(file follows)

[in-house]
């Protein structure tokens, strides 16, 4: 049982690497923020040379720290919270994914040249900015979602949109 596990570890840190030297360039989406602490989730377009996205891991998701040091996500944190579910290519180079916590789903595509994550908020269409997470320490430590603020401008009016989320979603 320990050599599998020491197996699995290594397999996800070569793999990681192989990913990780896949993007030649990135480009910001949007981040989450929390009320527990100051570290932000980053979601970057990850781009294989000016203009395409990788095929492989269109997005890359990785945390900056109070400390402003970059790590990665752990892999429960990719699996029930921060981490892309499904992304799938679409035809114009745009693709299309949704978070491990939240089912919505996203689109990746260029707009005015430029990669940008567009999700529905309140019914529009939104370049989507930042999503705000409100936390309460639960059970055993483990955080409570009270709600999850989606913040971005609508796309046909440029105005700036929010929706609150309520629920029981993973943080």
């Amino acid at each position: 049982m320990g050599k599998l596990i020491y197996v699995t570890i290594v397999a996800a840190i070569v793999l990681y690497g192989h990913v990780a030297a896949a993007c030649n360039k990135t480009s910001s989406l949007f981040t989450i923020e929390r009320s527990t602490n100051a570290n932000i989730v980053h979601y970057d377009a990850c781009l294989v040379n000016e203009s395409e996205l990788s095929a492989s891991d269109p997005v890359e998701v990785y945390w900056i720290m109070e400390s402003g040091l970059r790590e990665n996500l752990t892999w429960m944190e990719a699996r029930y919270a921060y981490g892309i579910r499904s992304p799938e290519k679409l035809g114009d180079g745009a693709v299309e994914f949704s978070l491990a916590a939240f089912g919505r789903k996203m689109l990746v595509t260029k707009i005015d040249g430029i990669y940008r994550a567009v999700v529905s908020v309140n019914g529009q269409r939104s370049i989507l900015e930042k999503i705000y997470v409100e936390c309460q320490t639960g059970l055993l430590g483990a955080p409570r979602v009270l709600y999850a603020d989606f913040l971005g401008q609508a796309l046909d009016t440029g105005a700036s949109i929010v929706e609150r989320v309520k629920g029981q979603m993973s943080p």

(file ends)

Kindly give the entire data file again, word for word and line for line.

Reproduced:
[in-house]
């Protein structure tokens, strides 16, 4: 049982690497923020040379720290919270994914040249900015979602949109 596990570890840190030297360039989406602490989730377009996205891991998701040091996500944190579910290519180079916590789903595509994550908020269409997470320490430590603020401008009016989320979603 320990050599599998020491197996699995290594397999996800070569793999990681192989990913990780896949993007030649990135480009910001949007981040989450929390009320527990100051570290932000980053979601970057990850781009294989000016203009395409990788095929492989269109997005890359990785945390900056109070400390402003970059790590990665752990892999429960990719699996029930921060981490892309499904992304799938679409035809114009745009693709299309949704978070491990939240089912919505996203689109990746260029707009005015430029990669940008567009999700529905309140019914529009939104370049989507930042999503705000409100936390309460639960059970055993483990955080409570009270709600999850989606913040971005609508796309046909440029105005700036929010929706609150309520629920029981993973943080």
């Amino acid at each position: 049982m320990g050599k599998l596990i020491y197996v699995t570890i290594v397999a996800a840190i070569v793999l990681y690497g192989h990913v990780a030297a896949a993007c030649n360039k990135t480009s910001s989406l949007f981040t989450i923020e929390r009320s527990t602490n100051a570290n932000i989730v980053h979601y970057d377009a990850c781009l294989v040379n000016e203009s395409e996205l990788s095929a492989s891991d269109p997005v890359e998701v990785y945390w900056i720290m109070e400390s402003g040091l970059r790590e990665n996500l752990t892999w429960m944190e990719a699996r029930y919270a921060y981490g892309i579910r499904s992304p799938e290519k679409l035809g114009d180079g745009a693709v299309e994914f949704s978070l491990a916590a939240f089912g919505r789903k996203m689109l990746v595509t260029k707009i005015d040249g430029i990669y940008r994550a567009v999700v529905s908020v309140n019914g529009q269409r939104s370049i989507l900015e930042k999503i705000y997470v409100e936390c309460q320490t639960g059970l055993l430590g483990a955080p409570r979602v009270l709600y999850a603020d989606f913040l971005g401008q609508a796309l046909d009016t440029g105005a700036s949109i929010v929706e609150r989320v309520k629920g029981q979603m993973s943080p």